Home » Reviews » Edinburgh Festival » Woke, Gilded Balloon Teviot – Review
Credit: Mihaela Bodlovic
Credit: Mihaela Bodlovic

Woke, Gilded Balloon Teviot – Review

Pros: Apphia’s mellow storytelling and powerful singing are a perfect combination.

Cons: Some background knowledge of African-American history is beneficial.

Pros: Apphia's mellow storytelling and powerful singing are a perfect combination. Cons: Some background knowledge of African-American history is beneficial. Opening with a live cover of the popular jazz song St. Louis Blues, Woke moves the audience with a tale of two lives which run 42 years apart and are interwoven into a powerful solo show by Apphia Campbell. In 1971, New York-born Joanne Chesimard, rejects her "slave name" and becomes Assata Olugbala Shakur. As a member of the Black Liberation Army, she’s involved in the African-American nationalist guerrilla and, before being convicted in 1977, she is the most wanted woman in…

Summary

Rating

Unmissable

An inspiring and moving parallel between two women from different eras, both fighting for the equality of black Americans.

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Opening with a live cover of the popular jazz song St. Louis Blues, Woke moves the audience with a tale of two lives which run 42 years apart and are interwoven into a powerful solo show by Apphia Campbell.

In 1971, New York-born Joanne Chesimard, rejects her “slave name” and becomes Assata Olugbala Shakur. As a member of the Black Liberation Army, she’s involved in the African-American nationalist guerrilla and, before being convicted in 1977, she is the most wanted woman in the United States. Freed two years later by other activists, she then flees to Cuba, where she’s immediately granted political asylum and lives to this day.

In 2014, Ambrosia is just about to start attending university in St. Louis, when 18-year-old Michael Brown is shot dead by police in Ferguson, a northern suburb of the same city. Raised by her father to believe that black and white people are equal in front of the law, when the first protests break out in the surroundings of her campus, Ambrosia is suddenly faced by a different reality. Attending one of these rallies – more as a curious onlooker than as a militant – she’s unfairly given a ticket by a police officer, which eventually escalates into thousands of dollars’ charge.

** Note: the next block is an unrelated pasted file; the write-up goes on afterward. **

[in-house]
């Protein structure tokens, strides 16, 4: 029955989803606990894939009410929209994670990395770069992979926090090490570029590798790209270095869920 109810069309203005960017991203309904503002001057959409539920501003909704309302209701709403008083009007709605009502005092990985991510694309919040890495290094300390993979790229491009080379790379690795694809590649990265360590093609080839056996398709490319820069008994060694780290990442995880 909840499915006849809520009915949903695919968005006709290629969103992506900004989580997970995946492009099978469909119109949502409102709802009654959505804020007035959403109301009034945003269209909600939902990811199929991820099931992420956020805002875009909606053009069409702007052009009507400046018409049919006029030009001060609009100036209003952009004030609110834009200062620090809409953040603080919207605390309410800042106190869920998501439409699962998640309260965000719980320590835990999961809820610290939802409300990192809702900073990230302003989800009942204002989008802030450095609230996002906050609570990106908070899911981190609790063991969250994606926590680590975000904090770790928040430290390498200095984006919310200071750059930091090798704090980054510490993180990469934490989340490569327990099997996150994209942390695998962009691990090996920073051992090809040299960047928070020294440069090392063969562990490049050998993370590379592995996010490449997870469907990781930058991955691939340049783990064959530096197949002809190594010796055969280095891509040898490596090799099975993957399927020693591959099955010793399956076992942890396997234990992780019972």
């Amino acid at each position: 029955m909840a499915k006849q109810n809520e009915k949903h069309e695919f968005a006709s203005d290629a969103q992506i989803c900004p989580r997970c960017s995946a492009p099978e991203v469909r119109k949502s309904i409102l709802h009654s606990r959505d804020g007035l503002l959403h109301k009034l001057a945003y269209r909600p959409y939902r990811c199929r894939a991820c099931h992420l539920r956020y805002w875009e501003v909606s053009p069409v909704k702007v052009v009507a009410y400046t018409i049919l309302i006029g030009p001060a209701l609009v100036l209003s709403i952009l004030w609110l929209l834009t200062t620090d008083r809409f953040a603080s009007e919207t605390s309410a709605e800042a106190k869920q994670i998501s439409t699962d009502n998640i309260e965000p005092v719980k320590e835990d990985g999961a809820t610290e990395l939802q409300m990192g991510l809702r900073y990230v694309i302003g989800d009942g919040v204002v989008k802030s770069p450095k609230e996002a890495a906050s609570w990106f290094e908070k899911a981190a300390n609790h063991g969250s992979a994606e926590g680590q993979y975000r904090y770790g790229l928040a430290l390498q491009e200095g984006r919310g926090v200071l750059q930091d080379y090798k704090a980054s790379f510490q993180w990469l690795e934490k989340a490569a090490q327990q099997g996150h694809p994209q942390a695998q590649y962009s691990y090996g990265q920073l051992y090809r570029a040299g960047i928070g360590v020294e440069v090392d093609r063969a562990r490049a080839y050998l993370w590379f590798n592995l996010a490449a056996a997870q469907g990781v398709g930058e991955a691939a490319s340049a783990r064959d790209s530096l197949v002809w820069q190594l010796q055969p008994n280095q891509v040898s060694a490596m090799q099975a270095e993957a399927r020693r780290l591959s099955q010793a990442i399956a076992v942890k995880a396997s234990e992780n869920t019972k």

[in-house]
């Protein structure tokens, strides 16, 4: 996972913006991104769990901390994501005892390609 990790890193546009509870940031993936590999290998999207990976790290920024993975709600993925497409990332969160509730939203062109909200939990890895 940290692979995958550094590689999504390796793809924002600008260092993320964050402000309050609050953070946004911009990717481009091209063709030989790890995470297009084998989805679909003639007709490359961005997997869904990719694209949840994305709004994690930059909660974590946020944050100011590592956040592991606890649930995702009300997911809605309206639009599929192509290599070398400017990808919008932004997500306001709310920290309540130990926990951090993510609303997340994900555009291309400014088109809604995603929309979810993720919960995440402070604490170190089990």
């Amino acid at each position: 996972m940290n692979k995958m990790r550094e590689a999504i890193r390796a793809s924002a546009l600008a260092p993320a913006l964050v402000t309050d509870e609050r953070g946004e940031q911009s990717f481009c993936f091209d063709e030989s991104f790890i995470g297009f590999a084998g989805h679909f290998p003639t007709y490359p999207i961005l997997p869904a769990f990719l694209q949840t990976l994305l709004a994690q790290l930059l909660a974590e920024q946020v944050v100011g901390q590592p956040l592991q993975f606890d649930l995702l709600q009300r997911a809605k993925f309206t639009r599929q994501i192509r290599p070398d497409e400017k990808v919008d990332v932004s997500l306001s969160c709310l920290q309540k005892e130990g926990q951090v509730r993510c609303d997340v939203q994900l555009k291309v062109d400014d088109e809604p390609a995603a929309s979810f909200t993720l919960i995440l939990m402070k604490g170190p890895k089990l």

Two African-American women, an historical and a fictional character, pressed to choose between hiding or fighting against a social mindset where many injustices remain unchallenged for fear of repercussions.

Campbell’s charismatic performance is overwhelming. On a set throbbing with red hues of rage, tears fill her eyes as she recalls the riots caused by the announcement that Michael Brown’s killer had been discharged. When the conversation becomes more intimate, a blue floodlight pervades the stage and she reads a page from Shakur’s own writings. Her broken voice, her genuine feelings, her true sense of disbelief and the anecdotes that resound painfully with the recent events of Charlottesville make many in the audience visibly weep…I was one of them.

Written By: Apphia Campbell and Meredith Yarbrough
Director: Caitlin Skinner
Producer: Play the Spotlight Theatre & Made In Scotland
Box Office: 0131 622 6552
Booking Link: https://tickets.edfringe.com/whats-on/woke
Booking Until: 28 August 2017

About Marianna Meloni

Marianna Meloni
Marianna, being Italian, has an opinion on just about everything. Her dream has always been to become an arts critic and, after collecting a few degrees, she realised that it was easier to learn how to write in a foreign language than finding a job in her home country. She believes that anything deserves an honest review and that more people going to the theatre would result in fewer wars. Recently she has developed intolerance toward the words “secret” and “immersive” but she hopes it’s only temporary.